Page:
WA--“Missing” ex-WA abusive cleric “found” in Hawaii; Victims respond
For immediate release: Monday, Feb. 15, 2016
An abusive Catholic cleric – who worked in Seattle and whose whereabouts were deemed “unknown” by Seattle church officials just weeks ago - is in Hawaii, the Los Angeles Times has disclosed. The revelation casts further doubt on Archbishop Peter Sartain’s claim that his staff worked years on putting together a list of predator priests.
The cleric is Brother Edward C. “Chris” Courtney. Though his church supervisors knew of his crimes as far back as the 1960s, they let keep teaching for years, into the 1980s, at parochial schools in MI, NY, IL and WA and at public schools in NV.
We urge Sartain to use pulpit announcements, parish bulletins, church websites and other tools to aggressively seek out others in Washington who saw, suspected or suffered crimes by Courtney or cover ups by his colleagues. He has molested dozens of kids. We firmly believe that an aggressive outreach effort by Sartain and his colleagues would bring forward a victim who is young enough to be able to prosecute this child molesting cleric.
SNAP, the Survivors Network of those Abused by Priests, is the world’s oldest and largest support group for clergy abuse victims. SNAP was founded in 1988 and has more than 20,000 members. Despite the word “priest” in our title, we have members who were molested by religious figures of all denominations, including nuns, rabbis, bishops, and Protestant ministers. Our website is SNAPnetwork.org)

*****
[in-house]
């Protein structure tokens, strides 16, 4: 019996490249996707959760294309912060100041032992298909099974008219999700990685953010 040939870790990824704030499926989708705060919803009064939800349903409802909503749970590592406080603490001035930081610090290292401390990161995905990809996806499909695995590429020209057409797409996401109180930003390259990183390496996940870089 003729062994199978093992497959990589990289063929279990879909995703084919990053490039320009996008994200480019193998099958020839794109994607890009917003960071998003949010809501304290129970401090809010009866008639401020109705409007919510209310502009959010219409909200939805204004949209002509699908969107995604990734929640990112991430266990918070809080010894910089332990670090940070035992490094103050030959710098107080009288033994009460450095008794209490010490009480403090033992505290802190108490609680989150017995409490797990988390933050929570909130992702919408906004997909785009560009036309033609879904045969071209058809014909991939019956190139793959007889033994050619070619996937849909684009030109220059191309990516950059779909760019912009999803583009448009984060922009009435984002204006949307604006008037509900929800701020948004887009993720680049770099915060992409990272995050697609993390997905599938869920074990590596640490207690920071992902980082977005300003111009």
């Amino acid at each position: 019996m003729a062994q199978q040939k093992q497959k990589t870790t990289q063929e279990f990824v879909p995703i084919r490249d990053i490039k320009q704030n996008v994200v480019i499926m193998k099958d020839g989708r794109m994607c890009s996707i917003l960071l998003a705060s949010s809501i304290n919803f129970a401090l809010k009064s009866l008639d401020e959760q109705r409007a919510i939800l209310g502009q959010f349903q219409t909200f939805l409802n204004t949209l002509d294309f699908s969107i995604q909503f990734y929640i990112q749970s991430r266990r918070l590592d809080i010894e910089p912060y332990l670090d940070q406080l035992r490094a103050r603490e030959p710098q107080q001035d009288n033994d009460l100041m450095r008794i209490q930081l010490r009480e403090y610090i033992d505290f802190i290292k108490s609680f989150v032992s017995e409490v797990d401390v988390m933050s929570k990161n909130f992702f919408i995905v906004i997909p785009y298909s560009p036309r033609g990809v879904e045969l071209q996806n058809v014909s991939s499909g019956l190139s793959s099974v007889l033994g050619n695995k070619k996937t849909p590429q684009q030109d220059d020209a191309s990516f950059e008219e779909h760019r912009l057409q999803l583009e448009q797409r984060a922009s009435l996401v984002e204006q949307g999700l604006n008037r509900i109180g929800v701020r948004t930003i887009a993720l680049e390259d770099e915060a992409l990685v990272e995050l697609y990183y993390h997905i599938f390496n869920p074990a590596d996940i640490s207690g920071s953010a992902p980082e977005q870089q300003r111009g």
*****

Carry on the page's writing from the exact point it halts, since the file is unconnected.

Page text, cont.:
The Final Final Trial of Edward Courtney
For 30 years, the man of God molested students he was hired to teach and guide. Over and over he was accused, questioned, transferred, rehabilitated, and accused again. But he never truly paid for his sins.
By Rick Anderson, Seattle Weekly, May 6 2014
Edward Courtney’s cross-country, school-to-school, boy-to-boy journey lasted more than 30 years and scarred the lives of more victims than he could remember. But by the end of it, if it really ever ended, he still could not bring himself to say . . .